I was, really. London and the London theater have been a rhythm in my life, and my late husband also had friends here, so we came here a lot. It’s always been a place I feel very comfortable with. So, I just thought it was right to take this hunk of time to do this play, and then, of course, you do something and it grows into something else, which thank God has been very positive.

What was it like to arrive here over the summer to find two of your castmates from Broadway’s smash 2014 production of It’s Only a Play—Nathan Lane and F. Murray Abraham—in shows of their own [Angels in America and The Mentor, respectively]?
It was great to see them. What you realize is it’s an international enterprise, the theater, though I still think it’s more unusual for Americans to come here than it is the other way. [The Terrence McNally revival] was a funny, wonderful thing to do and I really loved it, but this particular experience has been extraordinary for me. It’s kind of back to what I set out to do a million years ago.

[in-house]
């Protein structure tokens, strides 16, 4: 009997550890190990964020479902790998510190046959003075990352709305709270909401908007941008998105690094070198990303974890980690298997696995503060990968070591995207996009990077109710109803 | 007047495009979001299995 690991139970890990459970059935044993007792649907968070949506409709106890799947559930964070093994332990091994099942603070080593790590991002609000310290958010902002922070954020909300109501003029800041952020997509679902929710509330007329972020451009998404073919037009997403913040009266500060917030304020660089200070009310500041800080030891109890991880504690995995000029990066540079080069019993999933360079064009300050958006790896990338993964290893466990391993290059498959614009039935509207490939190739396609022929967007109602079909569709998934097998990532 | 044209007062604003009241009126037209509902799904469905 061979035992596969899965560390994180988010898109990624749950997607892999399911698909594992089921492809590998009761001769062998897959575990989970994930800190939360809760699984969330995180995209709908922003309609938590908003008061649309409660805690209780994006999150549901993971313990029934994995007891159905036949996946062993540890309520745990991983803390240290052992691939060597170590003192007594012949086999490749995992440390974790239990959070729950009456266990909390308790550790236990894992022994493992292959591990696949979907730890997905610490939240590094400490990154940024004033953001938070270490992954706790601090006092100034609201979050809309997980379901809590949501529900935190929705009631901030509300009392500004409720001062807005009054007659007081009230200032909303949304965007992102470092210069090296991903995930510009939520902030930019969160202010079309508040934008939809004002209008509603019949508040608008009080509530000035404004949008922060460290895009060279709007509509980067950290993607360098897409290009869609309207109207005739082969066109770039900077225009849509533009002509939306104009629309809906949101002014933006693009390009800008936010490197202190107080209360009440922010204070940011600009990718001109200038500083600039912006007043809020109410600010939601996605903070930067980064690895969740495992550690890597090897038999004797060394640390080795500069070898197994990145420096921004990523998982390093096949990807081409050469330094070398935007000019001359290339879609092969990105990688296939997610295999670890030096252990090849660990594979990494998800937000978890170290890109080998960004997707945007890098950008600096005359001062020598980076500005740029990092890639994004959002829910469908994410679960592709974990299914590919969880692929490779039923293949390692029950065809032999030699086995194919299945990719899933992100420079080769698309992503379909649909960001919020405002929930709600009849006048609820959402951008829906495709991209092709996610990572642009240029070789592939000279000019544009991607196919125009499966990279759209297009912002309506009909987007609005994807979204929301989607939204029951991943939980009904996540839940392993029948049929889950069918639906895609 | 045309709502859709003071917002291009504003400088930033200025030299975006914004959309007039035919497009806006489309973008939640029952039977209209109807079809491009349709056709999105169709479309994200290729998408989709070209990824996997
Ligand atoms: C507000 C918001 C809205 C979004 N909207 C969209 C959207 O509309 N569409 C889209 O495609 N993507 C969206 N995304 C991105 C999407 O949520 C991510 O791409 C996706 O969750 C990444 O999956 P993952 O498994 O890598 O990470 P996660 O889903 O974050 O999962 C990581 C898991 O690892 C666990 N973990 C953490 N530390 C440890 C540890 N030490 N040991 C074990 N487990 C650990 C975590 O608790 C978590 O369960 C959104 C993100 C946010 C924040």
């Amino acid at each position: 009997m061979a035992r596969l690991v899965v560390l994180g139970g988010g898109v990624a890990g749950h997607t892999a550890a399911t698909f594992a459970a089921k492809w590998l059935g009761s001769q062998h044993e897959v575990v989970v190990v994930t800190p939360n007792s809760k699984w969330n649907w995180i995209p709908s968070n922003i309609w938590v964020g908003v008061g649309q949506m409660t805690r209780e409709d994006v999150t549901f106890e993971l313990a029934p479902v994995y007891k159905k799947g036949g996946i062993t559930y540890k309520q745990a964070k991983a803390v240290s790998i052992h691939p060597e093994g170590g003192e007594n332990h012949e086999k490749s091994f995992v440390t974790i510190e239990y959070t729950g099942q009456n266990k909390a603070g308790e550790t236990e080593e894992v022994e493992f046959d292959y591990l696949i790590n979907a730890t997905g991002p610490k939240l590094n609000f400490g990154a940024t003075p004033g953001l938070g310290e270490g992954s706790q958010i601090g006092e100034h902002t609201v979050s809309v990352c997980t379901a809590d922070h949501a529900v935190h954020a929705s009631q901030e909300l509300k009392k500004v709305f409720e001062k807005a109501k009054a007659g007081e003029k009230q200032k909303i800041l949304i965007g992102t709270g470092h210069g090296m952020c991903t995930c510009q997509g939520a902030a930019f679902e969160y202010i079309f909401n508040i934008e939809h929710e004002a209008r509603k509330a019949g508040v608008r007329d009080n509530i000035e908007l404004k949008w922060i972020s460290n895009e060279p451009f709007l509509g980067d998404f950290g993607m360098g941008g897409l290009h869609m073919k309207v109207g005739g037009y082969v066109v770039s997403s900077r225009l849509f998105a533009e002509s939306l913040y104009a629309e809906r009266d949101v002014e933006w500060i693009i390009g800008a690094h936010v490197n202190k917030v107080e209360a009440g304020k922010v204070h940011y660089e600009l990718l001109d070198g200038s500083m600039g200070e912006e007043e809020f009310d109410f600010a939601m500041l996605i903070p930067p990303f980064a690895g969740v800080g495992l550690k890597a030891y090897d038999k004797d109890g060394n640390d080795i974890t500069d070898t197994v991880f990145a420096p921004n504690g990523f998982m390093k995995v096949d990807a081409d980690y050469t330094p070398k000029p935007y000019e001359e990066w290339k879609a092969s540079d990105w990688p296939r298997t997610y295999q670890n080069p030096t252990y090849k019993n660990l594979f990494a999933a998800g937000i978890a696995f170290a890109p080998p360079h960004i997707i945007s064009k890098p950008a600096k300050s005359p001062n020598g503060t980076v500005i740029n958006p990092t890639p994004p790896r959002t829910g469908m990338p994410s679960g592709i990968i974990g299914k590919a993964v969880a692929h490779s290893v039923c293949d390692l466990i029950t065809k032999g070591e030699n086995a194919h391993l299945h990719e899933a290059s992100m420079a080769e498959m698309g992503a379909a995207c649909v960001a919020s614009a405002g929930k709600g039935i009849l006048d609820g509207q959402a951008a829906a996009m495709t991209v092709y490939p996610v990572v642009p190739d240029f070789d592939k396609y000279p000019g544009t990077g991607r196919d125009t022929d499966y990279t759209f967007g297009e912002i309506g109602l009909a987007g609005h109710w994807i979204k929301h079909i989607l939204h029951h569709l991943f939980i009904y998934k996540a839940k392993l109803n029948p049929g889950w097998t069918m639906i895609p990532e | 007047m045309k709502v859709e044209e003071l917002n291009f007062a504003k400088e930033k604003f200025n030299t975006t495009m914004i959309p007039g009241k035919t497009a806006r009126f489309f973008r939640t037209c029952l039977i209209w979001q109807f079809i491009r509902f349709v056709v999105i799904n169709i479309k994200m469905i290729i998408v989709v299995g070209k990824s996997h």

Isn’t it often said that nothing is harder than comedy?
Yeah, I think the line is “dying is easy, comedy is hard.” People say to me after this, “Oh, you must be exhausted,” but I actually find doing this to be invigorating. That often happens on a drama where you emerge gutted but also chastened whereas with a comedy you’re spent.

Were you able to see last season’s Broadway revival of Six Degrees of Separation, given your profound connection to that particular title on both stage and screen [Channing got Tony and Oscar nods for playing John Guare’s leading role of Ouisa]?
I’m a Tony voter, so I went. What was extraordinary was that I had never seen the play before. I sat there thinking, "My God, what a great play this is!" I was stunned by its overall impact.